A frontloader with a hydraulic fork grapple attachment, center, makes easy work positioning straw bales on cargo nets, right, loosening the straw for greater aerial dispersment, above right, and removing straw, behind loader on left, to adjusting the weight of the load for the continuing aerial application of straw to mitigate soil and ash runoff from the mountainous terrain leading to Seaman Reservoir, drinking water resource for the City of Greeley, on Friday, July 20, 2012, near Fort Collins, Colorado. 4-person load crews and heavy equipment operators unloaded 1,000 pound straw bales from tractor trailer rigs, stack them near the pickup point, then bring the bales onto cargo nets, for helicopters to lift and drop them onto barren, burned out tributary lands. Bell UH-1H (2-blade rotor) and A-Star Model B (3-blade rotor) aircraft launched from a landing zone at the foot of the reservoir spillway. The 100-150-foot lines holds and releases loads of certified straw weighing 1,400 â 2,000 pounds. Forest service lands received straw, while private and other lands receive a seed mix and straw to promote ground cover plant growth on ash-covered lands. In total, 1,800 tons of straw will be applied during the 14-day operation. One quarter of the cost was paid by the City of Greeley and the U.S. Department of Agriculture funded the remainder. The Hewlett Gulch Fire was started by a camperâs alcohol stove, on May 14, at the saddle of a picturesque mountain ridge along the Hewlett Gulch Trail of Poudre Canyon, in the Roosevelt National Forest, 60 miles north of Denver. At itâs more than 400 firefighters were battling fires being pushed by 50 mph winds that helped blacken over 12-square-miles of dry ground cover, brush and trees. Many of the trees were already dead and tinder dry from beetle-kill. The water in the reservoir remains clean and clear, while downstream water flow has gone from famous Colorado clear water to nearly black flows of water heavily laden with ash, silt, and burnt debris that recent thunderstorms have already washed down from the mountainsides. USDA Photo by Lance Cheung.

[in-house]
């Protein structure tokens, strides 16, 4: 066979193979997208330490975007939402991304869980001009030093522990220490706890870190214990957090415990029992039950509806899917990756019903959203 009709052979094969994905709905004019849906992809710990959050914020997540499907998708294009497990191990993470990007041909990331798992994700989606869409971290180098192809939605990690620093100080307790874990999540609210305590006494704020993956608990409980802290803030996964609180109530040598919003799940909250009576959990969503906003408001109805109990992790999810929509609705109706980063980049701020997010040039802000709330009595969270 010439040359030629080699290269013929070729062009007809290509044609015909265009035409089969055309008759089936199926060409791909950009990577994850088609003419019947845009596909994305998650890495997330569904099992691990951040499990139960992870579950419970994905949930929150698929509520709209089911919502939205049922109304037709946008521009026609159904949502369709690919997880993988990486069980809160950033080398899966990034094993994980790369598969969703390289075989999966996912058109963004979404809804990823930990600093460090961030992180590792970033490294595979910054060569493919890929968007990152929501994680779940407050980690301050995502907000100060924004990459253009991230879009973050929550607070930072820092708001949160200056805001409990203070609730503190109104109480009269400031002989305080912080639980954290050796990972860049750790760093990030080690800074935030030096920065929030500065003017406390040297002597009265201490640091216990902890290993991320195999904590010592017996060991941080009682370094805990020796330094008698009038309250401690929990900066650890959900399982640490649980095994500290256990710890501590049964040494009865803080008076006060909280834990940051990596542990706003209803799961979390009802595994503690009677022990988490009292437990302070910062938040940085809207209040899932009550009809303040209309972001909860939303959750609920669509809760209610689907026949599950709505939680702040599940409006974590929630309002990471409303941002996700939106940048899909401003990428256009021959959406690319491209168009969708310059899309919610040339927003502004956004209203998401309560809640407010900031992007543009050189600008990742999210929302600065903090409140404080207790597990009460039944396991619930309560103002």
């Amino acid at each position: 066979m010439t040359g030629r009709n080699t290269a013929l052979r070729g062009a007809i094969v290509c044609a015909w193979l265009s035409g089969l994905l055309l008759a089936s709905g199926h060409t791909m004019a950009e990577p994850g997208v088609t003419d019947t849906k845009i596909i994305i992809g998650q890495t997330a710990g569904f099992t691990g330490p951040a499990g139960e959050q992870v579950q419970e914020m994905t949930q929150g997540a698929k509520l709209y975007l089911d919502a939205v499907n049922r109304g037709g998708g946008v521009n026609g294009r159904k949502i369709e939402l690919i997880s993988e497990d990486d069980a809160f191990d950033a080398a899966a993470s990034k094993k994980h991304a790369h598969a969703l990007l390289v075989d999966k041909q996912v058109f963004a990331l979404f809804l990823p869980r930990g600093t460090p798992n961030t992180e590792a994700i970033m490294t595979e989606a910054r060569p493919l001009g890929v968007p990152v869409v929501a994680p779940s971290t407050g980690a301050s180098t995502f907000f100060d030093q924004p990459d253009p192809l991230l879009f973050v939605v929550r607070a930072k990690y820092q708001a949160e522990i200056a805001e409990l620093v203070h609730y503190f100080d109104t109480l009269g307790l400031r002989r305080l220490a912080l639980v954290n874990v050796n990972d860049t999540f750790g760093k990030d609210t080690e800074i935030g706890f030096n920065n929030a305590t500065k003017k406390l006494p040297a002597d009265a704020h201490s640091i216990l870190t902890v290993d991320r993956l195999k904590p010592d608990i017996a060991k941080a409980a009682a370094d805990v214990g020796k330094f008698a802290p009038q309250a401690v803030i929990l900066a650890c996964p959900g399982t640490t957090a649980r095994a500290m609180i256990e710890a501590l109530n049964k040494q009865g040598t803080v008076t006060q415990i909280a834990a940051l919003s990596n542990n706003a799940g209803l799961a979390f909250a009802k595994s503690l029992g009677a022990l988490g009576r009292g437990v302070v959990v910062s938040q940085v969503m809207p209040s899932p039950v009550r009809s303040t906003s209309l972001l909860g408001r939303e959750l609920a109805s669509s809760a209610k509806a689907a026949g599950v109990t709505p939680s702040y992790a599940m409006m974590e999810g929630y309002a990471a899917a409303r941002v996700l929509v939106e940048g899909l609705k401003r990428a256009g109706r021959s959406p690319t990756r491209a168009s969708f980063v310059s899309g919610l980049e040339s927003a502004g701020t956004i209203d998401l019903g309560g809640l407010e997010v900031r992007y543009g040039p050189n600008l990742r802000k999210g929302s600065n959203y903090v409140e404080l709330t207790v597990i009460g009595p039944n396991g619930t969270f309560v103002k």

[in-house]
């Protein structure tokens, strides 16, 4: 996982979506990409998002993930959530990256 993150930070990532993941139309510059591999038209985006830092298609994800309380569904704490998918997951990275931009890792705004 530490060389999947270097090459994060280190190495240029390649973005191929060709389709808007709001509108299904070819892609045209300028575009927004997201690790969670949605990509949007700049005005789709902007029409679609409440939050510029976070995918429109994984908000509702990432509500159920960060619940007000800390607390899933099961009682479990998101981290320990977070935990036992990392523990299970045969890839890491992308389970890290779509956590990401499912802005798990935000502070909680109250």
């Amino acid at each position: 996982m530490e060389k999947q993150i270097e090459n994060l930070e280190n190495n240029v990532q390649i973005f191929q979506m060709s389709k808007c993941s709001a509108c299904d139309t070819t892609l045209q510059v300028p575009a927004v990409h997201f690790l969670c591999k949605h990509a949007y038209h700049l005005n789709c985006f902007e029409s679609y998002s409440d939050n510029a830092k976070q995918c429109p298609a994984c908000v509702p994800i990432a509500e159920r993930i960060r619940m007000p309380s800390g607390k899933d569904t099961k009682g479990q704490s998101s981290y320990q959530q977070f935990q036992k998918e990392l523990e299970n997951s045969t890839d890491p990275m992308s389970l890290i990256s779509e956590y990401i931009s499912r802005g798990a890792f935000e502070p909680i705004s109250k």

May 17, 2014